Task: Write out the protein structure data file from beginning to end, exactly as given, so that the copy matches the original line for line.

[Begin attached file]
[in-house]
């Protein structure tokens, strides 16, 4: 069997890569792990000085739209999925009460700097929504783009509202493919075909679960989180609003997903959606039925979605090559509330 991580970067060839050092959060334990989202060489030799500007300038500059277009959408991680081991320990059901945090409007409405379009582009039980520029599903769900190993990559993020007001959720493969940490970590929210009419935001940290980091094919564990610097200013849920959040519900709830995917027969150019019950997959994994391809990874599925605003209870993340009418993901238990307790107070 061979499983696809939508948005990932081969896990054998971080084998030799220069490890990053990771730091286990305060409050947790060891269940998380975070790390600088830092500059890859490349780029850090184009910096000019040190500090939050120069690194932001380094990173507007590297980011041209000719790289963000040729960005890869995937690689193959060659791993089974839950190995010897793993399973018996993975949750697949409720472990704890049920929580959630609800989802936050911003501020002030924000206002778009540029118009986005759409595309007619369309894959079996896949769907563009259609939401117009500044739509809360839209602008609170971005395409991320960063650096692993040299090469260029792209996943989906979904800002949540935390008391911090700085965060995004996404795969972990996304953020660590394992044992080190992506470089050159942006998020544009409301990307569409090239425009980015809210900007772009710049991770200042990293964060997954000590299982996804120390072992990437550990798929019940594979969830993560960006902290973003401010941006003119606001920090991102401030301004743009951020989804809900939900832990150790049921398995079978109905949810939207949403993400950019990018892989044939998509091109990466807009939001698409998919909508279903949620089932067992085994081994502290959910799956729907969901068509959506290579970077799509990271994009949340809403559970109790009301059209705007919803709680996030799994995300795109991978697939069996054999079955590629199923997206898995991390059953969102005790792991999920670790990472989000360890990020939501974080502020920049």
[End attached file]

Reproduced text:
[in-house]
């Protein structure tokens, strides 16, 4: 069997890569792990000085739209999925009460700097929504783009509202493919075909679960989180609003997903959606039925979605090559509330 991580970067060839050092959060334990989202060489030799500007300038500059277009959408991680081991320990059901945090409007409405379009582009039980520029599903769900190993990559993020007001959720493969940490970590929210009419935001940290980091094919564990610097200013849920959040519900709830995917027969150019019950997959994994391809990874599925605003209870993340009418993901238990307790107070 061979499983696809939508948005990932081969896990054998971080084998030799220069490890990053990771730091286990305060409050947790060891269940998380975070790390600088830092500059890859490349780029850090184009910096000019040190500090939050120069690194932001380094990173507007590297980011041209000719790289963000040729960005890869995937690689193959060659791993089974839950190995010897793993399973018996993975949750697949409720472990704890049920929580959630609800989802936050911003501020002030924000206002778009540029118009986005759409595309007619369309894959079996896949769907563009259609939401117009500044739509809360839209602008609170971005395409991320960063650096692993040299090469260029792209996943989906979904800002949540935390008391911090700085965060995004996404795969972990996304953020660590394992044992080190992506470089050159942006998020544009409301990307569409090239425009980015809210900007772009710049991770200042990293964060997954000590299982996804120390072992990437550990798929019940594979969830993560960006902290973003401010941006003119606001920090991102401030301004743009951020989804809900939900832990150790049921398995079978109905949810939207949403993400950019990018892989044939998509091109990466807009939001698409998919909508279903949620089932067992085994081994502290959910799956729907969901068509959506290579970077799509990271994009949340809403559970109790009301059209705007919803709680996030799994995300795109991978697939069996054999079955590629199923997206898995991390059953969102005790792991999920670790990472989000360890990020939501974080502020920049």